Many of the menu items showcase individual flavors so skillfully and with such brio that it's as though you'd never tasted them before. The Colorado rack of lamb features three rare, melting chops and a creamy (if somewhat gummy) potato gratin. But what really sends the platter into the stratosphere is a roasted tomato confit that's so earthy it tastes like tomatohood exponentialized, the very essence of sun-ripened pleasure. The Maine lobster is unsuccessful -- the shellfish, orange slices, Bing cherries, and two shades of heirloom tomato don't coalesce into anything meaningful -- but there are paper-thin yellow peach slivers fanned across the top that are so delicious the dish is almost worth ordering just for them. Then there's the roasted squab with morels. These morels -- "the truffles of the north," as they're known in Scandinavia -- are far removed from the pallid, inbred fungi we've grown accustomed to. Here they're as intense as a sun-dried truffle reconstituted in fine liqueur, with an additional down-to-earth quality out of some autumnal forest. (The squab itself is tasty as a sliced breast but tough as a drumstick; its sherry-infused sauce is the one that inspired the most bread-dunking.)

Two of the entrees are especially impressive. Butterfish, a supple, somewhat meaty, but lightly textured fish with a clean, subtle flavor, comes wrapped in a fig leaf and roasted until moist sheets of meat fall away from its thickly cut fillet. A hint of lemon infuses the whole, and a red pepper sauce adds an unexpected but complementary accent. Roasted black figs as essential as the morels and tomatoes complete this marvelous plate. A thick filet mignon is seared until it's black on the outside, a juicy rose on the inside, then served on a bed of hulled barley pilaf braised in a balsamic reduction and topped with a dollop of foie gras butter. The nutty, chewy pilaf acts as a foil for the lush meat and the creamy butter, while barely detectable minced vegetables add a sweetness that brings the whole dish together. It's a complete culinary experience.

The same can be said of the chocolate marquise, one of pastry chef Lisa Savell's best desserts. Here a soft coconut torte showcases the feathery chocolate that runs through its center like an unexpected vein of delicious gold. Strewn about the cake are blackberries that taste as if they'd been picked on Mount Tamalpais that morning. In another memorable concoction, a croustade (edible bowl) supports an origami of succulent, sun-sweet peaches; its crust is so much like caramelized brittle that you won't care if it takes a butcher knife to cut through. Two scoops of cinnamon-infused ice cream are the dish's final accent. You can also get ice cream rich with the taste of honey and served in a goblet with half a dozen ruby-red strawberries. A more complex dessert, the orange fromage blanc panna cotta, is good but somewhat disappointing alongside the other sweet things. As its name indicates, it's more cheesecake than panna cotta, and a bit on the heavy side, with a handful of roasted cherries providing extra baggage. But the black and tan pot de crème is a delight: one layer of caramellike butterscotch, another of delicate milk chocolate, both of them sleek in consistency and smooth in flavor, with a lid of dense brownie providing contrast and a scoop of whipped cream uniting the whole.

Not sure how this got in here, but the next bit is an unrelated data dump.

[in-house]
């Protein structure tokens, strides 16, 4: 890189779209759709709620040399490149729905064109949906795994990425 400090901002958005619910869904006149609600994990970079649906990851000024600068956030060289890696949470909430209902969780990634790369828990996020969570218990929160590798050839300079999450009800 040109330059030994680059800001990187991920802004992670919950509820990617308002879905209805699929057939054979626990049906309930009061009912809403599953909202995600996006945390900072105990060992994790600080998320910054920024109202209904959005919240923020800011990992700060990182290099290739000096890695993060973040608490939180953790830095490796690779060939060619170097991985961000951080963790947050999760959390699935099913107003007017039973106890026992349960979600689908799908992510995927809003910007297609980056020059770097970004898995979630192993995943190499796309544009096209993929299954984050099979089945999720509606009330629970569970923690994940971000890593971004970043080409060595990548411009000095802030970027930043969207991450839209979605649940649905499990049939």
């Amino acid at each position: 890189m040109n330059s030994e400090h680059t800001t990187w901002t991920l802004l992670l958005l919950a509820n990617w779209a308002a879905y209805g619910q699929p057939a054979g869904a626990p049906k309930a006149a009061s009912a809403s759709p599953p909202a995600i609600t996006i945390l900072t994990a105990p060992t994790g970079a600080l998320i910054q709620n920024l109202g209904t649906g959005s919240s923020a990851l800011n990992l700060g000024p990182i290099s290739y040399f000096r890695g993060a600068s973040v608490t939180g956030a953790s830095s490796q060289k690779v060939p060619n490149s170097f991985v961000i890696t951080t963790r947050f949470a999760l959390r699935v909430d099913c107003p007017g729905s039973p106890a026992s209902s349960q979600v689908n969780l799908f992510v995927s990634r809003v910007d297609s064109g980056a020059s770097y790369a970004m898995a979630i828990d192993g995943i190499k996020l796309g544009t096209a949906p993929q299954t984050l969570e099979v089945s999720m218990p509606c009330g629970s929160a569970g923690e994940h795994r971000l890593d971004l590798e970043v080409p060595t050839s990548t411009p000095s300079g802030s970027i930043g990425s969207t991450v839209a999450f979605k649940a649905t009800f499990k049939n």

At present Chez Spencer lacks a liquor license, but it lacks a corkage fee as well, so you're welcome -- expected, even -- to bring along a few bottles to complement your meal. We carted in a Ravenswood zin, a Jenner cab, and a Barton & Guestier merlot plus random bottles of Pyramid hefeweizen, Full Sail amber ale, and Eye of the Hawk select, so we were prepared for any eventuality. The only problem was when our enthusiastic sipping and dunking soiled the snow-white tablecloth beyond the capabilities of the crumb comb. Our waiter arrived with two clean napkins, covered the offending areas to spare us further shame, refilled our glasses, and offered to open another bottle or two. It's that kind of place.

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Matthew Stafford